Tech Friday


  • Keyboard app ai.type collects personal data 31 million users:
    • ai.type is a customizable virtual keyboard for mobile phones and tablets, and has more than 40 million users worldwide
    • Kromtech Security Center researchers have discovered data belonging to over 31 million users of the popular app on the Internet
    • It appears that the data was leaked online and can be accessed without a password
    • ai.type asks for "Full Access" during installation and if permission is granted, the add-on keyboard can transmit anything typed through the keyboard to the developer
    • The company claims that it will never use personal information it collects, but unfortunately, it has leaked
    • A misconfigured database exposed their entire 577 GB dataset for 31,293,959 users which includes many sensitive user details including
      • Names, phone numbers, and email addresses
      • Device information
      • Mobile carrier information such as country of residence
      • IP address (if available), along with GPS location (longitude/latitude).
      • Links and the information associated with the social media
    • Additionally, the keyboard app is capturing users' contacts
    • "It is logical that anyone who has downloaded and installed the Ai.Type virtual keyboard on their phone has had all of their phone data exposed publicly online. This presents a real danger for cyber criminals who could commit fraud or scams using such detailed information about the user," said Kromtech's Head of Communications Bob Diachenko. "It raises the question once again if it is really worth it for consumers to submit their data in exchange for free or discounted products or services that gain full access to their devices."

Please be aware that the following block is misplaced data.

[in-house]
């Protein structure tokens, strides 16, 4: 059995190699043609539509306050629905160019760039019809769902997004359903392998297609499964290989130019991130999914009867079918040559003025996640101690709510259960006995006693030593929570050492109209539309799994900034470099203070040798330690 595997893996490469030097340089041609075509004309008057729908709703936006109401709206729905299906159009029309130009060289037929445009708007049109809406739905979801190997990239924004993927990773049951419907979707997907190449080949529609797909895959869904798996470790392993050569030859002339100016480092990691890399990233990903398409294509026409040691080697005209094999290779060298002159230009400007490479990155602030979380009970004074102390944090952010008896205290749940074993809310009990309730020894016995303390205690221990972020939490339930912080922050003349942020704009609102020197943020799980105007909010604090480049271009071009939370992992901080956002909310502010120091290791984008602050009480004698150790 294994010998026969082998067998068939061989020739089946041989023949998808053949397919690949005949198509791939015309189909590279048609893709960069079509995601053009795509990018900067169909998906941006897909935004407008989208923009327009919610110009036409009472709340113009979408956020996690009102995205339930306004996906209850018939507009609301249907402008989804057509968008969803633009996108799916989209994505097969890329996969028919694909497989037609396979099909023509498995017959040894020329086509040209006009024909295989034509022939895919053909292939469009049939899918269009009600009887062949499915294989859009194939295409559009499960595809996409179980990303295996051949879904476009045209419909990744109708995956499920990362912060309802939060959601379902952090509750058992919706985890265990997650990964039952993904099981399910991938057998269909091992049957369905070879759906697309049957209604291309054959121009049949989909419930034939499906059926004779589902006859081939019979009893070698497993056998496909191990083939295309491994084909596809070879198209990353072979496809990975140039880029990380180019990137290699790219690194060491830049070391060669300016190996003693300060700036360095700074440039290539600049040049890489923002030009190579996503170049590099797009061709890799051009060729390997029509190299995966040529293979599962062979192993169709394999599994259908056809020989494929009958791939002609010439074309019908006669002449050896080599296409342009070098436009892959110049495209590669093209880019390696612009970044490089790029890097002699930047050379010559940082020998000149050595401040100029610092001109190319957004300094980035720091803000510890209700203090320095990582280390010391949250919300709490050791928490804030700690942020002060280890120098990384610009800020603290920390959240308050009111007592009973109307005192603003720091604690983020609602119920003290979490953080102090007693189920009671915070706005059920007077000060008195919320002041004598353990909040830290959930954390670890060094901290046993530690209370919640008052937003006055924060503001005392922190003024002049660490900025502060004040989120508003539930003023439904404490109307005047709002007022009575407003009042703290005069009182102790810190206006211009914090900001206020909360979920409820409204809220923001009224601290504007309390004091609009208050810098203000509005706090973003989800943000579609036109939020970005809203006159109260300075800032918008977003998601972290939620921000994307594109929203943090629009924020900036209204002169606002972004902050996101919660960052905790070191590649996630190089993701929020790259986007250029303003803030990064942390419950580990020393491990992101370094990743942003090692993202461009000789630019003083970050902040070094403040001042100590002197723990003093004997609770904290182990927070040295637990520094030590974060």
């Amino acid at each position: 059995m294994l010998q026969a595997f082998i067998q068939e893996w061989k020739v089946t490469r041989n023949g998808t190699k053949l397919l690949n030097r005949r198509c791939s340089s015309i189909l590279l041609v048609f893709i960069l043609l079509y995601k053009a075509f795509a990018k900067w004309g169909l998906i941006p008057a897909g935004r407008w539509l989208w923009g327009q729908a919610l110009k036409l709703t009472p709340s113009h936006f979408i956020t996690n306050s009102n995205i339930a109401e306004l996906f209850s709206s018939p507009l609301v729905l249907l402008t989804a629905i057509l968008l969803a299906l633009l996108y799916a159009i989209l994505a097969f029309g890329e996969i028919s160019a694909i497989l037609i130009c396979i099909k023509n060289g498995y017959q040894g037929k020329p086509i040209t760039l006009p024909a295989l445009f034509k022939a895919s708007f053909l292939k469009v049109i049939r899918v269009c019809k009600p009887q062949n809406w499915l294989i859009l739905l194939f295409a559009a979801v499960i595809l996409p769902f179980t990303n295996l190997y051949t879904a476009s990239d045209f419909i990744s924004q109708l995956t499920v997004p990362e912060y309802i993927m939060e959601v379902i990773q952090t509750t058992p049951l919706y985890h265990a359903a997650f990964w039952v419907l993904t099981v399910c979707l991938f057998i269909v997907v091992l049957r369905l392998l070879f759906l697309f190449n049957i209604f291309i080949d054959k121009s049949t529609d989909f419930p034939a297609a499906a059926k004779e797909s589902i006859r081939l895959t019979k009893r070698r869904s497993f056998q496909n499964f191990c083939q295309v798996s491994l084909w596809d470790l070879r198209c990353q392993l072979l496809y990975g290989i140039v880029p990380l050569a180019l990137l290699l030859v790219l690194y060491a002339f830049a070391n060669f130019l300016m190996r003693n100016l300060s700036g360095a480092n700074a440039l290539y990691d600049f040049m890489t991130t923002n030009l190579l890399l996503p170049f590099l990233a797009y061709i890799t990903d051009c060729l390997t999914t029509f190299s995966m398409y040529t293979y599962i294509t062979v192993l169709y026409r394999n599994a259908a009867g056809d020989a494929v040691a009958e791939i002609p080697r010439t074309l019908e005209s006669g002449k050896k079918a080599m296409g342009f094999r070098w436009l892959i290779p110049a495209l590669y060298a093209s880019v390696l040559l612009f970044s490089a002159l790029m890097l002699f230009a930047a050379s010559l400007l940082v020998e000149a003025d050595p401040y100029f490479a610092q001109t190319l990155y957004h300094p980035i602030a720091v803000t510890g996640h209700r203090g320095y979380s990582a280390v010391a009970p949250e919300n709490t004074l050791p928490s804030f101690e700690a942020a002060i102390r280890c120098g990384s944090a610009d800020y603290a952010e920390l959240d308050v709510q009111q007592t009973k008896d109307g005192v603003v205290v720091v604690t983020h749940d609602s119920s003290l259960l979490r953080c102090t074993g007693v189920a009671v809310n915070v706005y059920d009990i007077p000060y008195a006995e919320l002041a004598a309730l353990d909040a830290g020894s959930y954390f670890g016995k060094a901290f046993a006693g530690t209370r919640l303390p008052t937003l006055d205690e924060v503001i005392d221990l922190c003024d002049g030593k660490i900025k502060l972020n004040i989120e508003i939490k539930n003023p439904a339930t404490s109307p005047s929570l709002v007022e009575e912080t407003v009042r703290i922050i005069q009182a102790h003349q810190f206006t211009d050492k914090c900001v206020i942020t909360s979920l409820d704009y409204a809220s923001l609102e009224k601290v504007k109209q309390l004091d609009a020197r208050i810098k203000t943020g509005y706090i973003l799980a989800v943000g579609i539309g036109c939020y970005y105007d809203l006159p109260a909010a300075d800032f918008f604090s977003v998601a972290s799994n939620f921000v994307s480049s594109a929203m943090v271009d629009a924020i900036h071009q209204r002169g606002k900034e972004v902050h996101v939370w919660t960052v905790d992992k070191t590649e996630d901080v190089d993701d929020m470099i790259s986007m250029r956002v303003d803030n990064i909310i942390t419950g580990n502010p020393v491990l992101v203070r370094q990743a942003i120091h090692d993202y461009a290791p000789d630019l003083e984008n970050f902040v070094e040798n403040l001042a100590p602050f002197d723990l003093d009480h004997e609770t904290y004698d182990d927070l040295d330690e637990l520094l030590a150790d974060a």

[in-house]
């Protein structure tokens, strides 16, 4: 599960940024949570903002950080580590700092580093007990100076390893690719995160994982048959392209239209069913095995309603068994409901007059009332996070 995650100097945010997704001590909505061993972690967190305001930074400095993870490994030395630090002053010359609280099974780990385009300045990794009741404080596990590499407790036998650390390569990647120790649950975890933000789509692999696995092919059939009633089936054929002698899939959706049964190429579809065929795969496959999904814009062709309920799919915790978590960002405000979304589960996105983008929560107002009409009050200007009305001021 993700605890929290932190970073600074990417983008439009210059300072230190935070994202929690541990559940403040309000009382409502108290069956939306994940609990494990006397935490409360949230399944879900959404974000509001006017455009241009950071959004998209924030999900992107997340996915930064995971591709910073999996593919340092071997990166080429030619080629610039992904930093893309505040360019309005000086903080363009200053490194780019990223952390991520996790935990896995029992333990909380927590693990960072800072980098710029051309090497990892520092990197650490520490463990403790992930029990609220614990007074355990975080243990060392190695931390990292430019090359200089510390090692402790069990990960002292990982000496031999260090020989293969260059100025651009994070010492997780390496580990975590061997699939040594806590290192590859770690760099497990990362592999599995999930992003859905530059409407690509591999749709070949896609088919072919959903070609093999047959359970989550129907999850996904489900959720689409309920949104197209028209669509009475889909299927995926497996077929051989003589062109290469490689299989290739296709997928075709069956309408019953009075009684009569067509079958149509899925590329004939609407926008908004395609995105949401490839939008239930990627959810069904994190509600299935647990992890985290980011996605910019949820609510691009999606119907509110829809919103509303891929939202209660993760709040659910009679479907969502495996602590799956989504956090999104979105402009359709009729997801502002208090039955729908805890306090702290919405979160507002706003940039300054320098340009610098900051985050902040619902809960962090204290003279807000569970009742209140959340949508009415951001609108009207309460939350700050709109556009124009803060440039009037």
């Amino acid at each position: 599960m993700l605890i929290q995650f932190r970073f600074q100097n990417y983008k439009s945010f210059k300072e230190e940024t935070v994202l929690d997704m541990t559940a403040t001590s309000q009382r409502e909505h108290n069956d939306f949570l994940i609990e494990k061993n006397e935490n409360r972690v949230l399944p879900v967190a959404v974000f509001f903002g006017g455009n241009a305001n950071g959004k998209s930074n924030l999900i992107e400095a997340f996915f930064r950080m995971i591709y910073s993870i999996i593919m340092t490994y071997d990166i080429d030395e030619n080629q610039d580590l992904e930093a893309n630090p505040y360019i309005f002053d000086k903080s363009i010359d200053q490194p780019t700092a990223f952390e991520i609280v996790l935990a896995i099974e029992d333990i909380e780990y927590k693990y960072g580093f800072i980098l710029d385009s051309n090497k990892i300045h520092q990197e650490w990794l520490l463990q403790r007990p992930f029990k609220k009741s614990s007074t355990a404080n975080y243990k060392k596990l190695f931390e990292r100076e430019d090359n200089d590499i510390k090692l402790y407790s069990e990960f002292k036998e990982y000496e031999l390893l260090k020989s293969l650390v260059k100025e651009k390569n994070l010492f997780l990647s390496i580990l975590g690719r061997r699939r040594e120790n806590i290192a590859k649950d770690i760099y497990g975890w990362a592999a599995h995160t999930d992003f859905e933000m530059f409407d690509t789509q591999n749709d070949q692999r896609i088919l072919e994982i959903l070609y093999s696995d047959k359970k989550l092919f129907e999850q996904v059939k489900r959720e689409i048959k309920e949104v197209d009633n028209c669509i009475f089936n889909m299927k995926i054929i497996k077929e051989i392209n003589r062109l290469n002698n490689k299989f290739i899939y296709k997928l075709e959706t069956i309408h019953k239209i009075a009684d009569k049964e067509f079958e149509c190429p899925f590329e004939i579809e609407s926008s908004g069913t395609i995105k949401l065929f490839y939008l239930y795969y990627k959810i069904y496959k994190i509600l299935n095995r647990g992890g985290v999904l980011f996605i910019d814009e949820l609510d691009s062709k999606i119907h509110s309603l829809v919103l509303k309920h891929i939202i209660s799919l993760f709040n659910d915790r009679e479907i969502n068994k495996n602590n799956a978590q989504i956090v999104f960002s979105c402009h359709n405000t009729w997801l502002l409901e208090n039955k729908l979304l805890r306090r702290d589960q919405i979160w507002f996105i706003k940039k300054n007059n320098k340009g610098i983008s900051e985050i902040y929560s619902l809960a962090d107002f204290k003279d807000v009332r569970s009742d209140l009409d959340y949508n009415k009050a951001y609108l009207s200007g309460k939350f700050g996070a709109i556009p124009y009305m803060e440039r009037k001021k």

• "There was a range of other statistics like the most popular users’ Google queries for different regions. Data like average messages per day, words per message, the age of users, words_per_day': 0.0, 'word_per_session and a detailed look at their customers," researchers said
    • ai.type CEO Eitan Fitusi told the BBC that the stolen information was a "secondary database." 
    • Fitusi also indicated the database has been taken down and is "confident" about the security of the company
    • If you're not paying with money, you're paying with data. You are not the customer, you are the product
  • People continue to find hidden cameras in their Airbnbs:
    • Airbnb has a major problem, renters keep finding hidden cameras in their rental homes
    • In the second incident since October a host was filming guests without their knowledge
    • Hosts in Florida and California have been banned for the same thing in the past
    • The most recent victims tweeted a photo of a device they discovered in an undisclosed Airbnb
    • It said "In ‘oh, that’s a thing now’ news, a colleague of mine thought it odd that there was a single ‘motion detector’ in his AirBNB in the bedroom and voila, it’s an IP camera connected to the web," Jason Scott tweeted. "(He left at 3am, reported, host is suspended, colleague got refund.)"